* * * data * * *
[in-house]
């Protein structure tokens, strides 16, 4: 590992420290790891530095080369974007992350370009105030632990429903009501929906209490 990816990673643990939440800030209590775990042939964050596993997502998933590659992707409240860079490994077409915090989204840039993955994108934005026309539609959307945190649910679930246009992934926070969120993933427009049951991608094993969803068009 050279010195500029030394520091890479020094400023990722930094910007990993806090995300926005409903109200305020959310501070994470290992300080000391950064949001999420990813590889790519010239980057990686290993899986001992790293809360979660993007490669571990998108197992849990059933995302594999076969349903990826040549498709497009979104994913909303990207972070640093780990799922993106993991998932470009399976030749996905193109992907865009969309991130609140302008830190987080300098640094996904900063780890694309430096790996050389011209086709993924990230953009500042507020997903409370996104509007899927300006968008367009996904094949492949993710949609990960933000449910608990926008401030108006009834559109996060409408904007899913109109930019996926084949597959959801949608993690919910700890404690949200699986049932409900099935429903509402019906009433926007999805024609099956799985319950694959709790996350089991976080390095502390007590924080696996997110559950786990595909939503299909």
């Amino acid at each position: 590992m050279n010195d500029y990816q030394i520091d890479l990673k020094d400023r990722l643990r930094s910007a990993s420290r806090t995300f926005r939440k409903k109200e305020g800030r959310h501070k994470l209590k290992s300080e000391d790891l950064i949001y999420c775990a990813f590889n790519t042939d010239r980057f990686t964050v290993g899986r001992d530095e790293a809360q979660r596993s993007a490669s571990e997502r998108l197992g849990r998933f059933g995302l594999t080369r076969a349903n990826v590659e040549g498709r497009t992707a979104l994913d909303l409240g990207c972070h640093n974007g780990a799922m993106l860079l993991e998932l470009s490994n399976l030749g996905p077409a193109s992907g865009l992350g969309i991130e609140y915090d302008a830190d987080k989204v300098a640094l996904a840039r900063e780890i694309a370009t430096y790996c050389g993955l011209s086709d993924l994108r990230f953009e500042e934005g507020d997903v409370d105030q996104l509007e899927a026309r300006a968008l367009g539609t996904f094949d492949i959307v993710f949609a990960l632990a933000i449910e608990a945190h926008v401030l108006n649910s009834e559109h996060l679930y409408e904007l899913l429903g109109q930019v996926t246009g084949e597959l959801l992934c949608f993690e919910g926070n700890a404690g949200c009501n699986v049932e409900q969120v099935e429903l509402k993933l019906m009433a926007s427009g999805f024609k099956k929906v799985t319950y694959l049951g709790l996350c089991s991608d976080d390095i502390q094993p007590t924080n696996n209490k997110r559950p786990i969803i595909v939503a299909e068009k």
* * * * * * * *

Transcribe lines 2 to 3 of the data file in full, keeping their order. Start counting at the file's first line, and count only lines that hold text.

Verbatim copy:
């Protein structure tokens, strides 16, 4: 590992420290790891530095080369974007992350370009105030632990429903009501929906209490 990816990673643990939440800030209590775990042939964050596993997502998933590659992707409240860079490994077409915090989204840039993955994108934005026309539609959307945190649910679930246009992934926070969120993933427009049951991608094993969803068009 050279010195500029030394520091890479020094400023990722930094910007990993806090995300926005409903109200305020959310501070994470290992300080000391950064949001999420990813590889790519010239980057990686290993899986001992790293809360979660993007490669571990998108197992849990059933995302594999076969349903990826040549498709497009979104994913909303990207972070640093780990799922993106993991998932470009399976030749996905193109992907865009969309991130609140302008830190987080300098640094996904900063780890694309430096790996050389011209086709993924990230953009500042507020997903409370996104509007899927300006968008367009996904094949492949993710949609990960933000449910608990926008401030108006009834559109996060409408904007899913109109930019996926084949597959959801949608993690919910700890404690949200699986049932409900099935429903509402019906009433926007999805024609099956799985319950694959709790996350089991976080390095502390007590924080696996997110559950786990595909939503299909």
């Amino acid at each position: 590992m050279n010195d500029y990816q030394i520091d890479l990673k020094d400023r990722l643990r930094s910007a990993s420290r806090t995300f926005r939440k409903k109200e305020g800030r959310h501070k994470l209590k290992s300080e000391d790891l950064i949001y999420c775990a990813f590889n790519t042939d010239r980057f990686t964050v290993g899986r001992d530095e790293a809360q979660r596993s993007a490669s571990e997502r998108l197992g849990r998933f059933g995302l594999t080369r076969a349903n990826v590659e040549g498709r497009t992707a979104l994913d909303l409240g990207c972070h640093n974007g780990a799922m993106l860079l993991e998932l470009s490994n399976l030749g996905p077409a193109s992907g865009l992350g969309i991130e609140y915090d302008a830190d987080k989204v300098a640094l996904a840039r900063e780890i694309a370009t430096y790996c050389g993955l011209s086709d993924l994108r990230f953009e500042e934005g507020d997903v409370d105030q996104l509007e899927a026309r300006a968008l367009g539609t996904f094949d492949i959307v993710f949609a990960l632990a933000i449910e608990a945190h926008v401030l108006n649910s009834e559109h996060l679930y409408e904007l899913l429903g109109q930019v996926t246009g084949e597959l959801l992934c949608f993690e919910g926070n700890a404690g949200c009501n699986v049932e409900q969120v099935e429903l509402k993933l019906m009433a926007s427009g999805f024609k099956k929906v799985t319950y694959l049951g709790l996350c089991s991608d976080d390095i502390q094993p007590t924080n696996n209490k997110r559950p786990i969803i595909v939503a299909e068009k």